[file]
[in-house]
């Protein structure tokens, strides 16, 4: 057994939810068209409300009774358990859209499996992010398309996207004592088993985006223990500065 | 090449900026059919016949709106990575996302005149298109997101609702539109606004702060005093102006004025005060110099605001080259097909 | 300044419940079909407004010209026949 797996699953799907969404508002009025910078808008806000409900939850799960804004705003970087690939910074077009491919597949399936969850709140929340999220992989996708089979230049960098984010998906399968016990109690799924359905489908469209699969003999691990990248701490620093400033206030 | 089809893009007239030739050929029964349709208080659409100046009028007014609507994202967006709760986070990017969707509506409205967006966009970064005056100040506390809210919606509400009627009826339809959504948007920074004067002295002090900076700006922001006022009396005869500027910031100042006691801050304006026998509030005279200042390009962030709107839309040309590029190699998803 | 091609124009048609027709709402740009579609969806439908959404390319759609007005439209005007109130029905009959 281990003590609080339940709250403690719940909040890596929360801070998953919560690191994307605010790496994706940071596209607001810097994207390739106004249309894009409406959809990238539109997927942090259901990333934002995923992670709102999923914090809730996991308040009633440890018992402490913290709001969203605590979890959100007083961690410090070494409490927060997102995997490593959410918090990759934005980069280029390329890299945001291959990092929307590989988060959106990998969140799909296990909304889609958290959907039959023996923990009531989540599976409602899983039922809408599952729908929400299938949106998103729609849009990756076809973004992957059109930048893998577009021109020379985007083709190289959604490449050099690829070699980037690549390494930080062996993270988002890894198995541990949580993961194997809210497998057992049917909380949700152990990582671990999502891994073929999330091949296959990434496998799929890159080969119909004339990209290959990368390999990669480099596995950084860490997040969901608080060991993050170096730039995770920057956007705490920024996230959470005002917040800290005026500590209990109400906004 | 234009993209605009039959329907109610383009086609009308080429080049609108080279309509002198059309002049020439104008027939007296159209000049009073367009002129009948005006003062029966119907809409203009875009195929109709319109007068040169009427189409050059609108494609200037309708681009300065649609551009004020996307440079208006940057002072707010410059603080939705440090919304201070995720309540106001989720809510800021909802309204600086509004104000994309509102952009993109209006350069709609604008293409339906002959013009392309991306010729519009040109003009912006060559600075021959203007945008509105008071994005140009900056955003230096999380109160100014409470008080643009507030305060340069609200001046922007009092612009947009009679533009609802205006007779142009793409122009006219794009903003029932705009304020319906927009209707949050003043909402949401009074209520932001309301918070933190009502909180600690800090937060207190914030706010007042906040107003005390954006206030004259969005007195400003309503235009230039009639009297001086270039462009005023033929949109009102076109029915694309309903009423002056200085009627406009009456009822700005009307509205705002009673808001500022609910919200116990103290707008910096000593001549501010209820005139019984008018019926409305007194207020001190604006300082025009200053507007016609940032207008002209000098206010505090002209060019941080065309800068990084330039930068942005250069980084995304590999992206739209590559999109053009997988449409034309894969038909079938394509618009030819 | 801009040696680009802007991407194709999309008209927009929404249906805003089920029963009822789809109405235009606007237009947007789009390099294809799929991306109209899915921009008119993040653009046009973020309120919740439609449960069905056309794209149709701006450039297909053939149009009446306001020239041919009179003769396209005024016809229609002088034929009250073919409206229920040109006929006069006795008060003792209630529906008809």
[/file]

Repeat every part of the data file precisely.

[in-house]
């Protein structure tokens, strides 16, 4: 057994939810068209409300009774358990859209499996992010398309996207004592088993985006223990500065 | 090449900026059919016949709106990575996302005149298109997101609702539109606004702060005093102006004025005060110099605001080259097909 | 300044419940079909407004010209026949 797996699953799907969404508002009025910078808008806000409900939850799960804004705003970087690939910074077009491919597949399936969850709140929340999220992989996708089979230049960098984010998906399968016990109690799924359905489908469209699969003999691990990248701490620093400033206030 | 089809893009007239030739050929029964349709208080659409100046009028007014609507994202967006709760986070990017969707509506409205967006966009970064005056100040506390809210919606509400009627009826339809959504948007920074004067002295002090900076700006922001006022009396005869500027910031100042006691801050304006026998509030005279200042390009962030709107839309040309590029190699998803 | 091609124009048609027709709402740009579609969806439908959404390319759609007005439209005007109130029905009959 281990003590609080339940709250403690719940909040890596929360801070998953919560690191994307605010790496994706940071596209607001810097994207390739106004249309894009409406959809990238539109997927942090259901990333934002995923992670709102999923914090809730996991308040009633440890018992402490913290709001969203605590979890959100007083961690410090070494409490927060997102995997490593959410918090990759934005980069280029390329890299945001291959990092929307590989988060959106990998969140799909296990909304889609958290959907039959023996923990009531989540599976409602899983039922809408599952729908929400299938949106998103729609849009990756076809973004992957059109930048893998577009021109020379985007083709190289959604490449050099690829070699980037690549390494930080062996993270988002890894198995541990949580993961194997809210497998057992049917909380949700152990990582671990999502891994073929999330091949296959990434496998799929890159080969119909004339990209290959990368390999990669480099596995950084860490997040969901608080060991993050170096730039995770920057956007705490920024996230959470005002917040800290005026500590209990109400906004 | 234009993209605009039959329907109610383009086609009308080429080049609108080279309509002198059309002049020439104008027939007296159209000049009073367009002129009948005006003062029966119907809409203009875009195929109709319109007068040169009427189409050059609108494609200037309708681009300065649609551009004020996307440079208006940057002072707010410059603080939705440090919304201070995720309540106001989720809510800021909802309204600086509004104000994309509102952009993109209006350069709609604008293409339906002959013009392309991306010729519009040109003009912006060559600075021959203007945008509105008071994005140009900056955003230096999380109160100014409470008080643009507030305060340069609200001046922007009092612009947009009679533009609802205006007779142009793409122009006219794009903003029932705009304020319906927009209707949050003043909402949401009074209520932001309301918070933190009502909180600690800090937060207190914030706010007042906040107003005390954006206030004259969005007195400003309503235009230039009639009297001086270039462009005023033929949109009102076109029915694309309903009423002056200085009627406009009456009822700005009307509205705002009673808001500022609910919200116990103290707008910096000593001549501010209820005139019984008018019926409305007194207020001190604006300082025009200053507007016609940032207008002209000098206010505090002209060019941080065309800068990084330039930068942005250069980084995304590999992206739209590559999109053009997988449409034309894969038909079938394509618009030819 | 801009040696680009802007991407194709999309008209927009929404249906805003089920029963009822789809109405235009606007237009947007789009390099294809799929991306109209899915921009008119993040653009046009973020309120919740439609449960069905056309794209149709701006450039297909053939149009009446306001020239041919009179003769396209005024016809229609002088034929009250073919409206229920040109006929006069006795008060003792209630529906008809």